To assess any difference in rate of ethanol metabolism between the genotypes, the ethanol metabolism kinetics data were statistically analyzed by a one-way ANOVA comparing the slope of the metabolism kinetics curve as the dependent variable and the genotype as the independent variable. A repeated measures ANOVA was used to compare for differences in BEC over repeated time points between genotypes.
A two-way ANOVA was run on activity data following the saline injection for all groups, with genotype and treatment as the independent variables and horizontal activity counts during the 15-minute session as the dependent variable. As there was no significant main effect of repeated treatment on the saline test day, sensitization to ethanol stimulation for each subject was measured as their difference in horizontal activity counts between the ethanol and saline test days. The locomotor activity data were analyzed by a two-way ANOVA with horizontal locomotor activity counts during the 15 min session as the dependent variable, and genotype and repeated treatment as the independent variables. One-way ANOVAs were run between treatment groups within the genotypes to determine if sensitization developed within each genotype. In addition, a paired t-test was used within each genotype to analyze the acute stimulatory effect of ethanol using only the repeated saline treated mice, comparing 15-minute horizontal activity counts between ethanol- and saline-test days. Blood ethanol concentration measured after the ethanol test session was also analyzed using a two-way ANOVA with treatment and genotype as the independent measures.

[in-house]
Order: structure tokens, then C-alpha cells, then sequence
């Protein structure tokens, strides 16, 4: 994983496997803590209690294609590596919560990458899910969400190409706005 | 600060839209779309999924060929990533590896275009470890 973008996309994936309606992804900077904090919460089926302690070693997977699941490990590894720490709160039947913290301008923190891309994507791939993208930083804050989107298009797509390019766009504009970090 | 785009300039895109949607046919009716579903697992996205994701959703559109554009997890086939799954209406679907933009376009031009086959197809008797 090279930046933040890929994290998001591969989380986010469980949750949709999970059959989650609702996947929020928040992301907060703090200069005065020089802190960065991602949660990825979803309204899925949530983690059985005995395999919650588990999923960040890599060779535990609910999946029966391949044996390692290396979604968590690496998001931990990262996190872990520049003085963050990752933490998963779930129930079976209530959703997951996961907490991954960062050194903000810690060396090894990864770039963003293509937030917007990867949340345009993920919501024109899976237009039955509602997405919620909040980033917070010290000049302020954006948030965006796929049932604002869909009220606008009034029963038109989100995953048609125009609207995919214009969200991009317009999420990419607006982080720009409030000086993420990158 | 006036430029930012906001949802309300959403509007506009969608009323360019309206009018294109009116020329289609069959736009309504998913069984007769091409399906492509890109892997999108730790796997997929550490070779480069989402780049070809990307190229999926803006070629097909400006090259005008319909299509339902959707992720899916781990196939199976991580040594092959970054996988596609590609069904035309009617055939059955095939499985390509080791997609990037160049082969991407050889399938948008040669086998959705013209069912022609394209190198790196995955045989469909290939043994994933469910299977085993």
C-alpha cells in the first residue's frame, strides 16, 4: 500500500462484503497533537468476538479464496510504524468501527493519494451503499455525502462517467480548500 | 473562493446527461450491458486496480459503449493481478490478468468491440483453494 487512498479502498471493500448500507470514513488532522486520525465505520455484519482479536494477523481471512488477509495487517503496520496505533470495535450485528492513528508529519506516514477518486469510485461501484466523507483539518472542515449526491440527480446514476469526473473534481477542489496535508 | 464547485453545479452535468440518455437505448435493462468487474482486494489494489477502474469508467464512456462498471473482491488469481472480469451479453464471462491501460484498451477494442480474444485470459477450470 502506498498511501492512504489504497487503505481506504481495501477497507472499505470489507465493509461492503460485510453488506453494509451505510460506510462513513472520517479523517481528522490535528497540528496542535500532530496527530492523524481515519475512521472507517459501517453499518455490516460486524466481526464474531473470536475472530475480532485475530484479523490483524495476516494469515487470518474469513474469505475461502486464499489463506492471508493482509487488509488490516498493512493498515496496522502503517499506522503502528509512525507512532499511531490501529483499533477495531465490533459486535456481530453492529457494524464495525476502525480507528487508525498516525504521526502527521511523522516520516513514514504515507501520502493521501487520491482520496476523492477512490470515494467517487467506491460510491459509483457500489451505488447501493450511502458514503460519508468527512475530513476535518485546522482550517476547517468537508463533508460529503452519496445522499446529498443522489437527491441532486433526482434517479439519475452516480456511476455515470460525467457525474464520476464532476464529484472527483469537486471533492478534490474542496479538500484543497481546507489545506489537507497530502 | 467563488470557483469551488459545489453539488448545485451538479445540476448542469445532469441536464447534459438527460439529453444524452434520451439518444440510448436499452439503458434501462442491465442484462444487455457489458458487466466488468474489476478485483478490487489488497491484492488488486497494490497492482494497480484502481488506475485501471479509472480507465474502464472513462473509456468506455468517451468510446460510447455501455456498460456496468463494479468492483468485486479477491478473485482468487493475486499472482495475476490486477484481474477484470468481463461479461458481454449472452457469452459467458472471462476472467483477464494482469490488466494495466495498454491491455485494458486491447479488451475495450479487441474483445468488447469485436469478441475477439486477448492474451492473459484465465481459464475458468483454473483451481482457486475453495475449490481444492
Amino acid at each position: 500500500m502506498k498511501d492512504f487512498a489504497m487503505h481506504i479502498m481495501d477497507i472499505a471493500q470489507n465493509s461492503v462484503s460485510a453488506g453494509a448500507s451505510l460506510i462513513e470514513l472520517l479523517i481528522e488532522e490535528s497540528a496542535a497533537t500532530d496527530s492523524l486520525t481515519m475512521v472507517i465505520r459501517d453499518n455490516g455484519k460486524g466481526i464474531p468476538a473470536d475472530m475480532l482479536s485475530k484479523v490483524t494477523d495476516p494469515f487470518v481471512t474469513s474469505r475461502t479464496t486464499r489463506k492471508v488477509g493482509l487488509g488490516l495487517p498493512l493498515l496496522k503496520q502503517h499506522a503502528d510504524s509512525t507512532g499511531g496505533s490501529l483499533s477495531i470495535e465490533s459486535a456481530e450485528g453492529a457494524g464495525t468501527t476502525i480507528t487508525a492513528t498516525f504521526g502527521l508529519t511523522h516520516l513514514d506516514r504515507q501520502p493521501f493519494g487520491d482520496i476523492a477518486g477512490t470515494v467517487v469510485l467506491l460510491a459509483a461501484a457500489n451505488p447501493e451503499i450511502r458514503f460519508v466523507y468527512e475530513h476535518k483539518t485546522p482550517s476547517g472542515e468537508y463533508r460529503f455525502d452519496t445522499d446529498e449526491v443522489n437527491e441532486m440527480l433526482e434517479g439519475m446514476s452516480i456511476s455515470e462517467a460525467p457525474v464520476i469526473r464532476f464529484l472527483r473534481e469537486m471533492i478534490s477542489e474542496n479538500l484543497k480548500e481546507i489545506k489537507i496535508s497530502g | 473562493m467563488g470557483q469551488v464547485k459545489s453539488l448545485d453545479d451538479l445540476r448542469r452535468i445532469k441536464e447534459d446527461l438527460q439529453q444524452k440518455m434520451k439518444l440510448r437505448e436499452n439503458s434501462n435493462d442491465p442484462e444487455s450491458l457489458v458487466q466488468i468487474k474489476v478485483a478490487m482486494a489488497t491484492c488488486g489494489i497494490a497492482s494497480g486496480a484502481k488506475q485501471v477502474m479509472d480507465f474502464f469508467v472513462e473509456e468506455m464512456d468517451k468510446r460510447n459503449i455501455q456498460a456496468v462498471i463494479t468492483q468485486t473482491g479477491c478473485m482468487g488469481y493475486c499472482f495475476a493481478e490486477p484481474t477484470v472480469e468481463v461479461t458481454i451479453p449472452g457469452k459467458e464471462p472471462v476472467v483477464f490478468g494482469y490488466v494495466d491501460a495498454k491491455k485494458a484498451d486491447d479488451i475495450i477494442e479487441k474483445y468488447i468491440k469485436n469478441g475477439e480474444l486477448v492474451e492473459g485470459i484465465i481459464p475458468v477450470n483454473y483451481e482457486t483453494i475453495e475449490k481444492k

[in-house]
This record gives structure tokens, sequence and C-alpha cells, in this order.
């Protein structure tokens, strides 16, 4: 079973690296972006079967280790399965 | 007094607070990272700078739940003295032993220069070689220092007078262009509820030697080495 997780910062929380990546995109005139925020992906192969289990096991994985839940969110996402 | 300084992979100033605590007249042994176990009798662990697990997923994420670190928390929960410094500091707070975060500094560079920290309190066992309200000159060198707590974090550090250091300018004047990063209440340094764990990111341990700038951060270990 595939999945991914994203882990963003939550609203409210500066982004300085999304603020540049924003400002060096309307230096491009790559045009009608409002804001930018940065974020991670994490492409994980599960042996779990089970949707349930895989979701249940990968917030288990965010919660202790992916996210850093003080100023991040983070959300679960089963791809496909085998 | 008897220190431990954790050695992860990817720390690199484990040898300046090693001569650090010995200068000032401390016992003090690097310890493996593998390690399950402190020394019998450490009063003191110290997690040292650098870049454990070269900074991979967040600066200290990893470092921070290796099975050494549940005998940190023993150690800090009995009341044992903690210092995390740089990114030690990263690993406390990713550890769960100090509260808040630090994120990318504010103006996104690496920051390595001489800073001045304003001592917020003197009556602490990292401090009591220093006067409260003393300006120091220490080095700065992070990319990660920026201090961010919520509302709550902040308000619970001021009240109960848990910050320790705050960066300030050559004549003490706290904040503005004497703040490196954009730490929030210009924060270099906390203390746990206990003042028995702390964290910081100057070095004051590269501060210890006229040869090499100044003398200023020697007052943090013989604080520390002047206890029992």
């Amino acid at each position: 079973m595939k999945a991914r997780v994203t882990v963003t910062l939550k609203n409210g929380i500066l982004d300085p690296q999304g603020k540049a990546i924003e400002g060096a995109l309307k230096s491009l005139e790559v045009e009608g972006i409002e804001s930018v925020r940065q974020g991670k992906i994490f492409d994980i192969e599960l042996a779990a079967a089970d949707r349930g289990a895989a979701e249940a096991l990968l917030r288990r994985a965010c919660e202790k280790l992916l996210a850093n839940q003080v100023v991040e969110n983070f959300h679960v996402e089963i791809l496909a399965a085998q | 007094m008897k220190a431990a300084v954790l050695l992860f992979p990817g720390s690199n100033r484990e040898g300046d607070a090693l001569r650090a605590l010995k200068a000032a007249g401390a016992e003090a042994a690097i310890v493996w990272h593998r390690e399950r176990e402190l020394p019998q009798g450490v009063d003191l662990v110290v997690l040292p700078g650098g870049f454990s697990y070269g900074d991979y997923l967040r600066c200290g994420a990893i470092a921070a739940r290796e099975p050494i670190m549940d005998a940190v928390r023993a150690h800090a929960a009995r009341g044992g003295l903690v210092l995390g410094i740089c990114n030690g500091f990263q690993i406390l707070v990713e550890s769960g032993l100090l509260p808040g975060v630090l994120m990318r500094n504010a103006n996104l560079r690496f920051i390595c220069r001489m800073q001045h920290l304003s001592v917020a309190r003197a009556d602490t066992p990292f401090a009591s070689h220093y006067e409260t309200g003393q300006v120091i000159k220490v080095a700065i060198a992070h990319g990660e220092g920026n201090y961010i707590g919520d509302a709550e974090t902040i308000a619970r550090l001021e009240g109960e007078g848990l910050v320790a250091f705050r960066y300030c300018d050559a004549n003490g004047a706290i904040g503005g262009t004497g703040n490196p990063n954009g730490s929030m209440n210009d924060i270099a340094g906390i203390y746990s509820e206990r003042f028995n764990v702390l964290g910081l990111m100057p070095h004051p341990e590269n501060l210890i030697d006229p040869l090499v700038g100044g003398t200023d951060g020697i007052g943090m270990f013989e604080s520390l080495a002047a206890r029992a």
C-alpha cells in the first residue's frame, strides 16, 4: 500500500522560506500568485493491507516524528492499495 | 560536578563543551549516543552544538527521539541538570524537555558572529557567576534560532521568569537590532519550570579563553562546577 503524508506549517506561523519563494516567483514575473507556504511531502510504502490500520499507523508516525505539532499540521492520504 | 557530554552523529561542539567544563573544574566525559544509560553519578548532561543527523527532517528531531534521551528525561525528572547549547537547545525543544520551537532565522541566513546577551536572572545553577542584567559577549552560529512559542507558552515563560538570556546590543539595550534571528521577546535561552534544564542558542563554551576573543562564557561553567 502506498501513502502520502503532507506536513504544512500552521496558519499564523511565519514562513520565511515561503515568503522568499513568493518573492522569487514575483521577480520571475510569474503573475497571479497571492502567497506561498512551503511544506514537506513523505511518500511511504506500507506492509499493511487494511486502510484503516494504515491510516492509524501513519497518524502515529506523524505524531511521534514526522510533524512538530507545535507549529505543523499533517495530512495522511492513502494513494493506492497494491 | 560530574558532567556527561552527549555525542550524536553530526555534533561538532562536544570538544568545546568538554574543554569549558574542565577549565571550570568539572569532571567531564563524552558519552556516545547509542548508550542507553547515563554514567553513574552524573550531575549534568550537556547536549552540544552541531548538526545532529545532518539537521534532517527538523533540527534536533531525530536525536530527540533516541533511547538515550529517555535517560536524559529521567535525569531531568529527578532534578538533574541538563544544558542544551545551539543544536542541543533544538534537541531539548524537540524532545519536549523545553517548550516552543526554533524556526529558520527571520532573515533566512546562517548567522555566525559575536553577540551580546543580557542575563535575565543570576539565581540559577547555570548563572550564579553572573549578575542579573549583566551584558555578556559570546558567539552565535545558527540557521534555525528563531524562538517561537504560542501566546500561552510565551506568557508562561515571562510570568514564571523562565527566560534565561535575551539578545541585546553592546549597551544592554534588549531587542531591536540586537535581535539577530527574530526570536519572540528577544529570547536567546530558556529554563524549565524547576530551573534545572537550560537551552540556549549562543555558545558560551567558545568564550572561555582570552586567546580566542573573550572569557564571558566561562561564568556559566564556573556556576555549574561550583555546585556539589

The POMC neural-deficient mice had significantly higher BECs after receiving the same amount of ethanol (g) per body weight as their WT littermates (Figure 1, main effect of genotype; F(1, 5)=3.1, P=0.001). However, the rate of ethanol metabolism, as measured by the slope of the line, was not significantly different between genotypes (Figure 1; F(1,5)=4.3, P=0.09).